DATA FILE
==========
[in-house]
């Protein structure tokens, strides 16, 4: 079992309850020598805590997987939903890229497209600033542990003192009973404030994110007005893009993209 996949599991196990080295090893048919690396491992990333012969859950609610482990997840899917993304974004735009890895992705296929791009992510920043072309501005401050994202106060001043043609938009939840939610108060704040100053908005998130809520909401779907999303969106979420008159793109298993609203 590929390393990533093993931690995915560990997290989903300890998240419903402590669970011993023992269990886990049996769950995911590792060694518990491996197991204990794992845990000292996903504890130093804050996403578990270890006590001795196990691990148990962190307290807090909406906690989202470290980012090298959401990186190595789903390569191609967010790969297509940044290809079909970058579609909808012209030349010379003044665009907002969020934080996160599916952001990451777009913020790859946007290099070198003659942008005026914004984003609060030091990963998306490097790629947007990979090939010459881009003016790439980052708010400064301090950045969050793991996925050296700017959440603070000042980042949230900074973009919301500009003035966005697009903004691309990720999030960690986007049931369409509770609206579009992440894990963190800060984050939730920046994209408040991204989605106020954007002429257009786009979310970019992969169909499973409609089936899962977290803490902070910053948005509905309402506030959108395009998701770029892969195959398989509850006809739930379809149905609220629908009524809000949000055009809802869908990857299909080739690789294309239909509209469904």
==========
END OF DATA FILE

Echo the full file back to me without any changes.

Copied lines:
[in-house]
């Protein structure tokens, strides 16, 4: 079992309850020598805590997987939903890229497209600033542990003192009973404030994110007005893009993209 996949599991196990080295090893048919690396491992990333012969859950609610482990997840899917993304974004735009890895992705296929791009992510920043072309501005401050994202106060001043043609938009939840939610108060704040100053908005998130809520909401779907999303969106979420008159793109298993609203 590929390393990533093993931690995915560990997290989903300890998240419903402590669970011993023992269990886990049996769950995911590792060694518990491996197991204990794992845990000292996903504890130093804050996403578990270890006590001795196990691990148990962190307290807090909406906690989202470290980012090298959401990186190595789903390569191609967010790969297509940044290809079909970058579609909808012209030349010379003044665009907002969020934080996160599916952001990451777009913020790859946007290099070198003659942008005026914004984003609060030091990963998306490097790629947007990979090939010459881009003016790439980052708010400064301090950045969050793991996925050296700017959440603070000042980042949230900074973009919301500009003035966005697009903004691309990720999030960690986007049931369409509770609206579009992440894990963190800060984050939730920046994209408040991204989605106020954007002429257009786009979310970019992969169909499973409609089936899962977290803490902070910053948005509905309402506030959108395009998701770029892969195959398989509850006809739930379809149905609220629908009524809000949000055009809802869908990857299909080739690789294309239909509209469904």